The “high” technology – i.e. technology-centered – perspective represented by Benford/Magerkurth/Ljungstrand (2007:248) cites pervasive games such as Can You See Me Now? (2001) as examples of hybrid environments built upon a blend of recent technologies, combining the location-based and, typically, public nature of gameplay. In the example game, CYSMN?, up to 20 online players are chased through a virtual 3D city by up to four players who move on the actual streets of that city, running to capture the online players in the virtual representation of the city. The physical runners are equipped with GPS and GPRS enabled handheld computers that show all player positions on a digital map application. Online players (who move at a fixed maximum speed) can send text messages to other online players as well as to the runners; runners communicate with each other over a walkie-talkie channel, verbally and contextually transmitting their current urban status, which is then broadcast online. This audio stream “defines the game; because they are privy to the runners’ talk, online players are quite adept at avoiding their pursuers, effortlessly leading them up and down hills or through crowded public spaces“ (Benford 2007:258). The gameplace – i.e. the area where the game is physically played, where it takes place – of CYSMN? is both the actual city and the places where online players play; in other words, it is distributed across a network. The gamespace of the game – i.e. the space wherein the game takes place – is primarily virtual for the online players and physical for the runners. Yet each group is provided with information from the other realm, making the experience for the chasers physical-virtual and that of the online players virtual-physical. Together, the game group experience – and the gamespace it creates – is hybrid, and only made possible because of technology. Similarly, noted game designer and theorist Jane McGonigal, argues that CYSMN?’s gameplay renders the role of games in society as a form of “colonization“ (McGonigal 2007:233) of players, objects, and environments in the name of ubiquitous computing.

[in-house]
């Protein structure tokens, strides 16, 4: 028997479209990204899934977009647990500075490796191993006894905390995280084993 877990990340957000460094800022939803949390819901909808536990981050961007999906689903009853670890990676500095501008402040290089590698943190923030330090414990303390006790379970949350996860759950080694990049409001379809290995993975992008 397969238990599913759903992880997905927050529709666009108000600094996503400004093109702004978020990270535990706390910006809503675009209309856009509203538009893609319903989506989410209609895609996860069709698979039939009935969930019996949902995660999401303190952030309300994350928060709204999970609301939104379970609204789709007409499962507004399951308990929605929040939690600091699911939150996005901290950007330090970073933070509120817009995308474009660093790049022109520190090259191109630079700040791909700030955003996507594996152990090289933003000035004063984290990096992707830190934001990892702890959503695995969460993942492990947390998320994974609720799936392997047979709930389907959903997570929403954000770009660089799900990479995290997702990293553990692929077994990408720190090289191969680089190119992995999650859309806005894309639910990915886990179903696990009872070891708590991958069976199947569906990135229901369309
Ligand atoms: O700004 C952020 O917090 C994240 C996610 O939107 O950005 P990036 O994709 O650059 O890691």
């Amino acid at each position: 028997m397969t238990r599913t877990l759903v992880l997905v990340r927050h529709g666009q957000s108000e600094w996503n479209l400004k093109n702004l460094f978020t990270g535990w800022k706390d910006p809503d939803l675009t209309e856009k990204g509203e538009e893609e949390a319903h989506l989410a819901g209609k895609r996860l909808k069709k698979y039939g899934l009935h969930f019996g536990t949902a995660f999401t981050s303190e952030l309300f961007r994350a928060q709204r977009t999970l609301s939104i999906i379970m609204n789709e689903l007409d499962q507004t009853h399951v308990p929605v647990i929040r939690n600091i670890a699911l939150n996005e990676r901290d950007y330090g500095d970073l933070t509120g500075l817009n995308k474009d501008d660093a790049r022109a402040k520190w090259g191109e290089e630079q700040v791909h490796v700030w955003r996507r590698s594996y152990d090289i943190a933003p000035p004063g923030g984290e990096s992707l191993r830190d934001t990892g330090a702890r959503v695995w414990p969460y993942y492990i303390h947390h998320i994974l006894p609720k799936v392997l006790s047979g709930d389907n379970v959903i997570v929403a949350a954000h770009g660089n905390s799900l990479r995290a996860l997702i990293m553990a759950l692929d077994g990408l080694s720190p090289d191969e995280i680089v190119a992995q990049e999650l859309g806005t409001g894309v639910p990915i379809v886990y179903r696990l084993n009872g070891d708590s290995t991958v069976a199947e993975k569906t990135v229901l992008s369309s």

An appropriative, game-centric perspective on the spatialization of technology can be traced with the help of game designer Gregory Trefry, who asserts that the core challenge for ubiquitous game designers is “to find the right technology to fit the game“ (Trefry 2007). Trefry leads us to understand that it is not necessarily a certain technology that makes a good, i.e. well-designed and playable game, but that a certain type of game affords an appropriate technological solution.